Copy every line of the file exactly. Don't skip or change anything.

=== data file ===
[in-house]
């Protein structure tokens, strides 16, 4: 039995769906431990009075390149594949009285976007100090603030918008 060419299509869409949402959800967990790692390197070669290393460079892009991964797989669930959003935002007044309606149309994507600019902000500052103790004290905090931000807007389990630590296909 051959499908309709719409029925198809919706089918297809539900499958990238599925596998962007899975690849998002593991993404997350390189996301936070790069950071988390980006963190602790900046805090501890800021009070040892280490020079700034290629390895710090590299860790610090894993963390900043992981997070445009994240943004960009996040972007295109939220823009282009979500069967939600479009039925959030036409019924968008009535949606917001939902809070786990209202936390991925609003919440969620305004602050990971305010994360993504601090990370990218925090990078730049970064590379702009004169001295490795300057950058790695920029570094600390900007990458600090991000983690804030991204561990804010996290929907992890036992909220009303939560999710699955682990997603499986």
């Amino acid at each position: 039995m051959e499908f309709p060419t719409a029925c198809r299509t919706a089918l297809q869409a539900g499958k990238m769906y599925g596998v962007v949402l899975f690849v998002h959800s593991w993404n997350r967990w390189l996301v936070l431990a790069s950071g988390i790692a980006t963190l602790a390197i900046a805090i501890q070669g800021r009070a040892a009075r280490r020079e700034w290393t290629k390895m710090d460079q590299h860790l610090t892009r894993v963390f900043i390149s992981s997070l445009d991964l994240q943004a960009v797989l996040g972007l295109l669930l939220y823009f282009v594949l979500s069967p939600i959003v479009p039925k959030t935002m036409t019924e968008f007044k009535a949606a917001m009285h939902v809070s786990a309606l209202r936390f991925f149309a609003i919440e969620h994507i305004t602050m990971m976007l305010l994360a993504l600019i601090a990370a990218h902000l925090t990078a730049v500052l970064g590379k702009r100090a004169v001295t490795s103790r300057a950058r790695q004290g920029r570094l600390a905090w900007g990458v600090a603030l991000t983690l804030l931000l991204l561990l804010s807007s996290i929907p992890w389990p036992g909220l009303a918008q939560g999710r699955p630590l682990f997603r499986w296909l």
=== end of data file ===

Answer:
[in-house]
């Protein structure tokens, strides 16, 4: 039995769906431990009075390149594949009285976007100090603030918008 060419299509869409949402959800967990790692390197070669290393460079892009991964797989669930959003935002007044309606149309994507600019902000500052103790004290905090931000807007389990630590296909 051959499908309709719409029925198809919706089918297809539900499958990238599925596998962007899975690849998002593991993404997350390189996301936070790069950071988390980006963190602790900046805090501890800021009070040892280490020079700034290629390895710090590299860790610090894993963390900043992981997070445009994240943004960009996040972007295109939220823009282009979500069967939600479009039925959030036409019924968008009535949606917001939902809070786990209202936390991925609003919440969620305004602050990971305010994360993504601090990370990218925090990078730049970064590379702009004169001295490795300057950058790695920029570094600390900007990458600090991000983690804030991204561990804010996290929907992890036992909220009303939560999710699955682990997603499986």
């Amino acid at each position: 039995m051959e499908f309709p060419t719409a029925c198809r299509t919706a089918l297809q869409a539900g499958k990238m769906y599925g596998v962007v949402l899975f690849v998002h959800s593991w993404n997350r967990w390189l996301v936070l431990a790069s950071g988390i790692a980006t963190l602790a390197i900046a805090i501890q070669g800021r009070a040892a009075r280490r020079e700034w290393t290629k390895m710090d460079q590299h860790l610090t892009r894993v963390f900043i390149s992981s997070l445009d991964l994240q943004a960009v797989l996040g972007l295109l669930l939220y823009f282009v594949l979500s069967p939600i959003v479009p039925k959030t935002m036409t019924e968008f007044k009535a949606a917001m009285h939902v809070s786990a309606l209202r936390f991925f149309a609003i919440e969620h994507i305004t602050m990971m976007l305010l994360a993504l600019i601090a990370a990218h902000l925090t990078a730049v500052l970064g590379k702009r100090a004169v001295t490795s103790r300057a950058r790695q004290g920029r570094l600390a905090w900007g990458v600090a603030l991000t983690l804030l931000l991204l561990l804010s807007s996290i929907p992890w389990p036992g909220l009303a918008q939560g999710r699955p630590l682990f997603r499986w296909l």